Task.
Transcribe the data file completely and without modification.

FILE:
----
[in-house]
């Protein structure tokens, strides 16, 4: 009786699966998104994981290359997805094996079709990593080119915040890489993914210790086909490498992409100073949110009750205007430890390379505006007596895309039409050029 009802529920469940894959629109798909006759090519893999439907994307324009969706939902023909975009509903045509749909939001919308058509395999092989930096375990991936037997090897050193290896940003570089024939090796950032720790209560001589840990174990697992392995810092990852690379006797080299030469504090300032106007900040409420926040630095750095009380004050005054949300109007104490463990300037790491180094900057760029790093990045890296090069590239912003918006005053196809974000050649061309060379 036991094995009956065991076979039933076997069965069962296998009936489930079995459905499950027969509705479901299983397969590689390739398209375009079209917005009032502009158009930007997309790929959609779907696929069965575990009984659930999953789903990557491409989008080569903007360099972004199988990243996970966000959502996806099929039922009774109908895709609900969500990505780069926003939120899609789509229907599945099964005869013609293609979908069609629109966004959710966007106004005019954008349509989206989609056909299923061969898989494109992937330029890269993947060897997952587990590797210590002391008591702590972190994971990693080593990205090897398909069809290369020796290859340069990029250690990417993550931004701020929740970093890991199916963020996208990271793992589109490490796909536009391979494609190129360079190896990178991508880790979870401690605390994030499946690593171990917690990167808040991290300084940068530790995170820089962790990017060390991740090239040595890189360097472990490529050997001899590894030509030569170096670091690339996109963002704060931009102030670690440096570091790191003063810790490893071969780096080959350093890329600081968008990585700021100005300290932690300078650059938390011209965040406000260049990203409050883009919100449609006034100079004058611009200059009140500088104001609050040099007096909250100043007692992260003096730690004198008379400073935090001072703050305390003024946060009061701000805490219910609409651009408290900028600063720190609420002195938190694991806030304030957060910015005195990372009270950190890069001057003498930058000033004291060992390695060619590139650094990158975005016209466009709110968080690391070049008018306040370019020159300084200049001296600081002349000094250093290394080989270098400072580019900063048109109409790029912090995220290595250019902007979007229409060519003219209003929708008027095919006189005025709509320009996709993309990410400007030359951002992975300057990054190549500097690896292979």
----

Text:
[in-house]
């Protein structure tokens, strides 16, 4: 009786699966998104994981290359997805094996079709990593080119915040890489993914210790086909490498992409100073949110009750205007430890390379505006007596895309039409050029 009802529920469940894959629109798909006759090519893999439907994307324009969706939902023909975009509903045509749909939001919308058509395999092989930096375990991936037997090897050193290896940003570089024939090796950032720790209560001589840990174990697992392995810092990852690379006797080299030469504090300032106007900040409420926040630095750095009380004050005054949300109007104490463990300037790491180094900057760029790093990045890296090069590239912003918006005053196809974000050649061309060379 036991094995009956065991076979039933076997069965069962296998009936489930079995459905499950027969509705479901299983397969590689390739398209375009079209917005009032502009158009930007997309790929959609779907696929069965575990009984659930999953789903990557491409989008080569903007360099972004199988990243996970966000959502996806099929039922009774109908895709609900969500990505780069926003939120899609789509229907599945099964005869013609293609979908069609629109966004959710966007106004005019954008349509989206989609056909299923061969898989494109992937330029890269993947060897997952587990590797210590002391008591702590972190994971990693080593990205090897398909069809290369020796290859340069990029250690990417993550931004701020929740970093890991199916963020996208990271793992589109490490796909536009391979494609190129360079190896990178991508880790979870401690605390994030499946690593171990917690990167808040991290300084940068530790995170820089962790990017060390991740090239040595890189360097472990490529050997001899590894030509030569170096670091690339996109963002704060931009102030670690440096570091790191003063810790490893071969780096080959350093890329600081968008990585700021100005300290932690300078650059938390011209965040406000260049990203409050883009919100449609006034100079004058611009200059009140500088104001609050040099007096909250100043007692992260003096730690004198008379400073935090001072703050305390003024946060009061701000805490219910609409651009408290900028600063720190609420002195938190694991806030304030957060910015005195990372009270950190890069001057003498930058000033004291060992390695060619590139650094990158975005016209466009709110968080690391070049008018306040370019020159300084200049001296600081002349000094250093290394080989270098400072580019900063048109109409790029912090995220290595250019902007979007229409060519003219209003929708008027095919006189005025709509320009996709993309990410400007030359951002992975300057990054190549500097690896292979």